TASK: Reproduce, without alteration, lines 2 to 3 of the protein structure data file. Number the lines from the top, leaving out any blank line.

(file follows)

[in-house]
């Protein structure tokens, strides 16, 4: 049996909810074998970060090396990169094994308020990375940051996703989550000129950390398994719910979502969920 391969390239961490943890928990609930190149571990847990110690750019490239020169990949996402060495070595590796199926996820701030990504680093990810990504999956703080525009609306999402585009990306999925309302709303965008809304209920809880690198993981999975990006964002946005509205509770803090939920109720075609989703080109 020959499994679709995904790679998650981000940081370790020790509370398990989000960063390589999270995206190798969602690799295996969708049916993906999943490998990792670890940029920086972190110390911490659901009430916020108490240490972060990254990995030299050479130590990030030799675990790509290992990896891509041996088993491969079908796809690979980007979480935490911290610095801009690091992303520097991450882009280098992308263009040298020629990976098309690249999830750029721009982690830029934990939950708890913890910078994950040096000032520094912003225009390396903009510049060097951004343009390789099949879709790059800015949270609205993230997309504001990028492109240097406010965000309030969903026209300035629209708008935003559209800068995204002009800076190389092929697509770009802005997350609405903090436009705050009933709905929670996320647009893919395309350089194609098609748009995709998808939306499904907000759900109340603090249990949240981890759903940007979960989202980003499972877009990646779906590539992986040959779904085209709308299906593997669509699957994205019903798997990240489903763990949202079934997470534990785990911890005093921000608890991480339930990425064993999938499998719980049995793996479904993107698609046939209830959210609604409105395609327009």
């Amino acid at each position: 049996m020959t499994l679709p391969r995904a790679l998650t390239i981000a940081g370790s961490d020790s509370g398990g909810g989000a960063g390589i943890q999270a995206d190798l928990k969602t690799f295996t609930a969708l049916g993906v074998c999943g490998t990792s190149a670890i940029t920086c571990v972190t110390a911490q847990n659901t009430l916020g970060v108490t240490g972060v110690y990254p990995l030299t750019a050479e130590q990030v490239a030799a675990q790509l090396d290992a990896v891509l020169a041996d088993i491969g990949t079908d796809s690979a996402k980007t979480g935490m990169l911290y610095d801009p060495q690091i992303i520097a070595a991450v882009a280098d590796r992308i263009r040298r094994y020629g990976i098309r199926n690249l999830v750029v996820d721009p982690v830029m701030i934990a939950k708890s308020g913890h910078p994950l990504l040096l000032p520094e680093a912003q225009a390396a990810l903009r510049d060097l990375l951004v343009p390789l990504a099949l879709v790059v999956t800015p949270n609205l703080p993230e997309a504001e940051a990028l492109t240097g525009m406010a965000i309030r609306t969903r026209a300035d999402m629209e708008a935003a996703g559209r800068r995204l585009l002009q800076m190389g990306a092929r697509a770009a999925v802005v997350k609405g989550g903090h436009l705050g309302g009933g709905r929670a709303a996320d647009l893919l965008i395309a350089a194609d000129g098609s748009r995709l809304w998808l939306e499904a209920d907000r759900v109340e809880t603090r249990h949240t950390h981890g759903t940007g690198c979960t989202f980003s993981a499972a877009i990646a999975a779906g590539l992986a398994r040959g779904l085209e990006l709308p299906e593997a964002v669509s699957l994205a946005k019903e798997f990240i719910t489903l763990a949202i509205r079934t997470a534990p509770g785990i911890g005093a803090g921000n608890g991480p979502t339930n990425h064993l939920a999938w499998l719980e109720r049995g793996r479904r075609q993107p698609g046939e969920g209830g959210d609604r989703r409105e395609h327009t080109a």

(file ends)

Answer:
């Protein structure tokens, strides 16, 4: 049996909810074998970060090396990169094994308020990375940051996703989550000129950390398994719910979502969920 391969390239961490943890928990609930190149571990847990110690750019490239020169990949996402060495070595590796199926996820701030990504680093990810990504999956703080525009609306999402585009990306999925309302709303965008809304209920809880690198993981999975990006964002946005509205509770803090939920109720075609989703080109 020959499994679709995904790679998650981000940081370790020790509370398990989000960063390589999270995206190798969602690799295996969708049916993906999943490998990792670890940029920086972190110390911490659901009430916020108490240490972060990254990995030299050479130590990030030799675990790509290992990896891509041996088993491969079908796809690979980007979480935490911290610095801009690091992303520097991450882009280098992308263009040298020629990976098309690249999830750029721009982690830029934990939950708890913890910078994950040096000032520094912003225009390396903009510049060097951004343009390789099949879709790059800015949270609205993230997309504001990028492109240097406010965000309030969903026209300035629209708008935003559209800068995204002009800076190389092929697509770009802005997350609405903090436009705050009933709905929670996320647009893919395309350089194609098609748009995709998808939306499904907000759900109340603090249990949240981890759903940007979960989202980003499972877009990646779906590539992986040959779904085209709308299906593997669509699957994205019903798997990240489903763990949202079934997470534990785990911890005093921000608890991480339930990425064993999938499998719980049995793996479904993107698609046939209830959210609604409105395609327009």
């Amino acid at each position: 049996m020959t499994l679709p391969r995904a790679l998650t390239i981000a940081g370790s961490d020790s509370g398990g909810g989000a960063g390589i943890q999270a995206d190798l928990k969602t690799f295996t609930a969708l049916g993906v074998c999943g490998t990792s190149a670890i940029t920086c571990v972190t110390a911490q847990n659901t009430l916020g970060v108490t240490g972060v110690y990254p990995l030299t750019a050479e130590q990030v490239a030799a675990q790509l090396d290992a990896v891509l020169a041996d088993i491969g990949t079908d796809s690979a996402k980007t979480g935490m990169l911290y610095d801009p060495q690091i992303i520097a070595a991450v882009a280098d590796r992308i263009r040298r094994y020629g990976i098309r199926n690249l999830v750029v996820d721009p982690v830029m701030i934990a939950k708890s308020g913890h910078p994950l990504l040096l000032p520094e680093a912003q225009a390396a990810l903009r510049d060097l990375l951004v343009p390789l990504a099949l879709v790059v999956t800015p949270n609205l703080p993230e997309a504001e940051a990028l492109t240097g525009m406010a965000i309030r609306t969903r026209a300035d999402m629209e708008a935003a996703g559209r800068r995204l585009l002009q800076m190389g990306a092929r697509a770009a999925v802005v997350k609405g989550g903090h436009l705050g309302g009933g709905r929670a709303a996320d647009l893919l965008i395309a350089a194609d000129g098609s748009r995709l809304w998808l939306e499904a209920d907000r759900v109340e809880t603090r249990h949240t950390h981890g759903t940007g690198c979960t989202f980003s993981a499972a877009i990646a999975a779906g590539l992986a398994r040959g779904l085209e990006l709308p299906e593997a964002v669509s699957l994205a946005k019903e798997f990240i719910t489903l763990a949202i509205r079934t997470a534990p509770g785990i911890g005093a803090g921000n608890g991480p979502t339930n990425h064993l939920a999938w499998l719980e109720r049995g793996r479904r075609q993107p698609g046939e969920g209830g959210d609604r989703r409105e395609h327009t080109a």